Corroborating to the above observation, Lady Rose Uche, a civil servant said there was an unnecessary delay while waiting for a ‘code’ clearance from the Health Medical Officer at the NHIS before one can go for a lab test. “Many are in queue waiting”, she said.

There is the Anambra State Health Insurance Agency (ASHIA) set up for civil servants in the state where the enrollee pays N2,000 per annum.

According to Chuks Dikeme, any government employee freely chooses a medical facility for accessing treatment at intervals.


He said it covers the spouse and four children on a monthly or annual deduction as insurance premium, adding that enrollees pay after treatment.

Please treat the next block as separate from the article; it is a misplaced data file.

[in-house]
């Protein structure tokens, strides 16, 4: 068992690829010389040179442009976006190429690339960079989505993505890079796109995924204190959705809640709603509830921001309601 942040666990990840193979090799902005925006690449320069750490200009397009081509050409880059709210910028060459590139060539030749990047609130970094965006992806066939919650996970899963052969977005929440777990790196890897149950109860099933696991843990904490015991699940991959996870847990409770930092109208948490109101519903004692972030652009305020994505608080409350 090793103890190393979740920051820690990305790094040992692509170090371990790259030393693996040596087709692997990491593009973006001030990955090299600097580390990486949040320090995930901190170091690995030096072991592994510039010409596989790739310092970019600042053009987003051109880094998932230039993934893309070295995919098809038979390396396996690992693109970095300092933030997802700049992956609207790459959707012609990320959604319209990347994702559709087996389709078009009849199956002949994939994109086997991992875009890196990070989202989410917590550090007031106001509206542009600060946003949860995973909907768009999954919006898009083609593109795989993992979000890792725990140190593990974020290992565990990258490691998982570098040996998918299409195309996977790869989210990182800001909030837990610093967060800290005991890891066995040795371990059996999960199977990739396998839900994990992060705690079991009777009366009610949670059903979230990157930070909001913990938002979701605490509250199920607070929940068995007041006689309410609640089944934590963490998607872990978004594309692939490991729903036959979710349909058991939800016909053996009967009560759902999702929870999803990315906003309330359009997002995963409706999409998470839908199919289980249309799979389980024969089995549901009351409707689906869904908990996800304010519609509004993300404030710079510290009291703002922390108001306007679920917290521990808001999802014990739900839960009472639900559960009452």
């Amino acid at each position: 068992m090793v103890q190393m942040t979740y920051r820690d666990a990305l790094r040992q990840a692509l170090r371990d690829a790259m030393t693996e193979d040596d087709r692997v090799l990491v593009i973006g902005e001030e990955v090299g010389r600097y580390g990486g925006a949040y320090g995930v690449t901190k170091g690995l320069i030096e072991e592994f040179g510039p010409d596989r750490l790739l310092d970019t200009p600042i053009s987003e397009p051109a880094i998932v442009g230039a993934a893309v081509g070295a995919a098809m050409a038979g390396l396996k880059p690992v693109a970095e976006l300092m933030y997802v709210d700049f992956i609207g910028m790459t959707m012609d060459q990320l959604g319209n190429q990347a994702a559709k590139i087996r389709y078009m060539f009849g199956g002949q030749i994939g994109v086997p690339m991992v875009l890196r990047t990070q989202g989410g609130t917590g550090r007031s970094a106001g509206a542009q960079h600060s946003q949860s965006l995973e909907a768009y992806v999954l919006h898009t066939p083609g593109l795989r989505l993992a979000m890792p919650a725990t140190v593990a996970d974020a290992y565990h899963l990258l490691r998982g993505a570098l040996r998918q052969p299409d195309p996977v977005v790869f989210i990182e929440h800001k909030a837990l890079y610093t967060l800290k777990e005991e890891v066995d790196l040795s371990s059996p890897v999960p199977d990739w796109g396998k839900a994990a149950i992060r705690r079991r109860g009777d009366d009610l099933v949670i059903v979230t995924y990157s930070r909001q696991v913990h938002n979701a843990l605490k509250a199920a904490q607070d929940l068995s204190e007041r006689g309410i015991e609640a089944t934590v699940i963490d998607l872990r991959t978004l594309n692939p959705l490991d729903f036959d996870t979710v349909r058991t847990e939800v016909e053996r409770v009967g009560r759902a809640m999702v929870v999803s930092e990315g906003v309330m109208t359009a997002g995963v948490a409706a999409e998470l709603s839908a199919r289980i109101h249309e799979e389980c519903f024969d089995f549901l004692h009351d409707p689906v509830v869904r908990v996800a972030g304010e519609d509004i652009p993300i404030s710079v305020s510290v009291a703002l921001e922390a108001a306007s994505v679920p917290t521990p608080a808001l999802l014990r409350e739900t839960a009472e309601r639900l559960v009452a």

“You are free to change your medical facility anytime if not certified with their services or you changed the location of residence. Enrollee pay after treatment, but all depends on the terms of agreement with ASHIA”, he said, adding that, it was yet to take off.

In Abia State, the Scheme is yet to take off, though the government said an Executive Secretary had been appointed.

Although it was launched in September 2019, there is no framework in place to guide its operations


Permanent Secretary of the State Ministry of Health, Mr. Eze Egbulefu, said that enlistment into it was ongoing at the primary health level even as Ward Health Centers were already rendering some services.

He said the required takeoff fund which should be deducted from participating workers salaries had not been done, adding that modalities were being worked out